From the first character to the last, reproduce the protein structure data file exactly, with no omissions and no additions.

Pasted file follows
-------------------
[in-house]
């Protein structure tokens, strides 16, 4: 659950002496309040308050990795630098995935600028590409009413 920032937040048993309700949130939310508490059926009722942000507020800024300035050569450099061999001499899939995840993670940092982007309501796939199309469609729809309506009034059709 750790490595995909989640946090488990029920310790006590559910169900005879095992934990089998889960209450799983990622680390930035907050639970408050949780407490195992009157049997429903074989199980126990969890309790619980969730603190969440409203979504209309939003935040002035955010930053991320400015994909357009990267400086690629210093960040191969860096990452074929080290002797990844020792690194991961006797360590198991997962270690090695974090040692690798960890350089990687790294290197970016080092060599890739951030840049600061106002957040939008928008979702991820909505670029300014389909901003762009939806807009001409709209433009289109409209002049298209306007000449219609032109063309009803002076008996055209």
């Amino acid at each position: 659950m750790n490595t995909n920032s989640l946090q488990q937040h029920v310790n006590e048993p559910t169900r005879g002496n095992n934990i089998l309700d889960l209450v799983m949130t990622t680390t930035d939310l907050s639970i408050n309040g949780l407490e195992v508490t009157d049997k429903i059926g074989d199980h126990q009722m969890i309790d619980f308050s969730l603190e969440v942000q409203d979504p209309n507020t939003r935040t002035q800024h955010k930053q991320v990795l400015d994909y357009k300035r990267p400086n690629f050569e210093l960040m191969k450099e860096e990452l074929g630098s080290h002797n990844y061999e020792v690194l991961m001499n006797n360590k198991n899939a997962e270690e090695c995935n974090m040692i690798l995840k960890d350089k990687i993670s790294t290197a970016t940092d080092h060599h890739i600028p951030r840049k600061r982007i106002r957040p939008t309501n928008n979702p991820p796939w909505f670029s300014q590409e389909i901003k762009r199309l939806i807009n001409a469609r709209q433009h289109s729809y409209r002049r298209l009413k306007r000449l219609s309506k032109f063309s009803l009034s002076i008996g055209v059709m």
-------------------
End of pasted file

[in-house]
């Protein structure tokens, strides 16, 4: 659950002496309040308050990795630098995935600028590409009413 920032937040048993309700949130939310508490059926009722942000507020800024300035050569450099061999001499899939995840993670940092982007309501796939199309469609729809309506009034059709 750790490595995909989640946090488990029920310790006590559910169900005879095992934990089998889960209450799983990622680390930035907050639970408050949780407490195992009157049997429903074989199980126990969890309790619980969730603190969440409203979504209309939003935040002035955010930053991320400015994909357009990267400086690629210093960040191969860096990452074929080290002797990844020792690194991961006797360590198991997962270690090695974090040692690798960890350089990687790294290197970016080092060599890739951030840049600061106002957040939008928008979702991820909505670029300014389909901003762009939806807009001409709209433009289109409209002049298209306007000449219609032109063309009803002076008996055209």
């Amino acid at each position: 659950m750790n490595t995909n920032s989640l946090q488990q937040h029920v310790n006590e048993p559910t169900r005879g002496n095992n934990i089998l309700d889960l209450v799983m949130t990622t680390t930035d939310l907050s639970i408050n309040g949780l407490e195992v508490t009157d049997k429903i059926g074989d199980h126990q009722m969890i309790d619980f308050s969730l603190e969440v942000q409203d979504p209309n507020t939003r935040t002035q800024h955010k930053q991320v990795l400015d994909y357009k300035r990267p400086n690629f050569e210093l960040m191969k450099e860096e990452l074929g630098s080290h002797n990844y061999e020792v690194l991961m001499n006797n360590k198991n899939a997962e270690e090695c995935n974090m040692i690798l995840k960890d350089k990687i993670s790294t290197a970016t940092d080092h060599h890739i600028p951030r840049k600061r982007i106002r957040p939008t309501n928008n979702p991820p796939w909505f670029s300014q590409e389909i901003k762009r199309l939806i807009n001409a469609r709209q433009h289109s729809y409209r002049r298209l009413k306007r000449l219609s309506k032109f063309s009803l009034s002076i008996g055209v059709m």